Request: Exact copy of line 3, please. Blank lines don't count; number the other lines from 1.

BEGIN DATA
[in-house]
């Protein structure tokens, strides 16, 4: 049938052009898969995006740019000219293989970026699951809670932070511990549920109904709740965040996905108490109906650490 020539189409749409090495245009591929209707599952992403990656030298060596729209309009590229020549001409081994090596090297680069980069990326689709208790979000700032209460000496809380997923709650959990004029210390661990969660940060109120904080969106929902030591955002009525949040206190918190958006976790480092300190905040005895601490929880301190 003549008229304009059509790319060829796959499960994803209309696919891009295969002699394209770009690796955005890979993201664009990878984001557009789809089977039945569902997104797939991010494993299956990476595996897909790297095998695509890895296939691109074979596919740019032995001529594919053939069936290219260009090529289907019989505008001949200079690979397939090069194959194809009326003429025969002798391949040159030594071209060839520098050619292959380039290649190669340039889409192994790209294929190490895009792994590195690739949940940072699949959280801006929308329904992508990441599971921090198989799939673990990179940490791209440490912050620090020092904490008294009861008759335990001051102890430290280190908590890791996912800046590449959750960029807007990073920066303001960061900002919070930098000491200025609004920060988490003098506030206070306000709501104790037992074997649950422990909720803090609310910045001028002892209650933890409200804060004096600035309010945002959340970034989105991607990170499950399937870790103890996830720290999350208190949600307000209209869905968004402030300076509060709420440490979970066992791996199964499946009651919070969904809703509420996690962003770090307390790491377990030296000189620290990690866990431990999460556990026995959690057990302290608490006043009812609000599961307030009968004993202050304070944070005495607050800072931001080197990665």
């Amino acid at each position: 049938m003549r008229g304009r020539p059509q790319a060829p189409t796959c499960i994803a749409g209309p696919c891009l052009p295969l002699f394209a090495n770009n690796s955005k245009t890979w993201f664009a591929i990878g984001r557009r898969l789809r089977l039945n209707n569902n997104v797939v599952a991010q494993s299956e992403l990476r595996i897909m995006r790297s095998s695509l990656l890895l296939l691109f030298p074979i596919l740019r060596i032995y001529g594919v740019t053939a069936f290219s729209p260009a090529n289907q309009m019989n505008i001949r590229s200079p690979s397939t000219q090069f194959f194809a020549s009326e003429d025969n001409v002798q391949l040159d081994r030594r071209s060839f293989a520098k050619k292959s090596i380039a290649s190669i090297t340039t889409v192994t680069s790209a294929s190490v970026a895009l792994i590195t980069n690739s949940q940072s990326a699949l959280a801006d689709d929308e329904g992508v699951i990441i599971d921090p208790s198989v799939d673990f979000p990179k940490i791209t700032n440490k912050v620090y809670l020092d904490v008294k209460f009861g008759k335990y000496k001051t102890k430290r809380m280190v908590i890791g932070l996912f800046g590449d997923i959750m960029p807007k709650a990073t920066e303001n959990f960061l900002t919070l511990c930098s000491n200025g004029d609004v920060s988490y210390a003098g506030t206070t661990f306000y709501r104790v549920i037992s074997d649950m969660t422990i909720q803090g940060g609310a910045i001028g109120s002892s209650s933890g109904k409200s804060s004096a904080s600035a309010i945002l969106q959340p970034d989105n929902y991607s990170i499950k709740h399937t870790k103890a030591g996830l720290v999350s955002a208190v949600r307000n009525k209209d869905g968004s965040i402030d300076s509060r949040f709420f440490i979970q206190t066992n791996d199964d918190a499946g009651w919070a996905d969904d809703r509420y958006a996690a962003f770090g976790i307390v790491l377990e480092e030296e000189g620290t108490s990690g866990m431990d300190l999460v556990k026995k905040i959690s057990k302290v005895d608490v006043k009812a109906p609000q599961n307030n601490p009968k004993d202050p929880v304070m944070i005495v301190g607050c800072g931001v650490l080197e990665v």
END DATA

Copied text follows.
């Amino acid at each position: 049938m003549r008229g304009r020539p059509q790319a060829p189409t796959c499960i994803a749409g209309p696919c891009l052009p295969l002699f394209a090495n770009n690796s955005k245009t890979w993201f664009a591929i990878g984001r557009r898969l789809r089977l039945n209707n569902n997104v797939v599952a991010q494993s299956e992403l990476r595996i897909m995006r790297s095998s695509l990656l890895l296939l691109f030298p074979i596919l740019r060596i032995y001529g594919v740019t053939a069936f290219s729209p260009a090529n289907q309009m019989n505008i001949r590229s200079p690979s397939t000219q090069f194959f194809a020549s009326e003429d025969n001409v002798q391949l040159d081994r030594r071209s060839f293989a520098k050619k292959s090596i380039a290649s190669i090297t340039t889409v192994t680069s790209a294929s190490v970026a895009l792994i590195t980069n690739s949940q940072s990326a699949l959280a801006d689709d929308e329904g992508v699951i990441i599971d921090p208790s198989v799939d673990f979000p990179k940490i791209t700032n440490k912050v620090y809670l020092d904490v008294k209460f009861g008759k335990y000496k001051t102890k430290r809380m280190v908590i890791g932070l996912f800046g590449d997923i959750m960029p807007k709650a990073t920066e303001n959990f960061l900002t919070l511990c930098s000491n200025g004029d609004v920060s988490y210390a003098g506030t206070t661990f306000y709501r104790v549920i037992s074997d649950m969660t422990i909720q803090g940060g609310a910045i001028g109120s002892s209650s933890g109904k409200s804060s004096a904080s600035a309010i945002l969106q959340p970034d989105n929902y991607s990170i499950k709740h399937t870790k103890a030591g996830l720290v999350s955002a208190v949600r307000n009525k209209d869905g968004s965040i402030d300076s509060r949040f709420f440490i979970q206190t066992n791996d199964d918190a499946g009651w919070a996905d969904d809703r509420y958006a996690a962003f770090g976790i307390v790491l377990e480092e030296e000189g620290t108490s990690g866990m431990d300190l999460v556990k026995k905040i959690s057990k302290v005895d608490v006043k009812a109906p609000q599961n307030n601490p009968k004993d202050p929880v304070m944070i005495v301190g607050c800072g931001v650490l080197e990665v």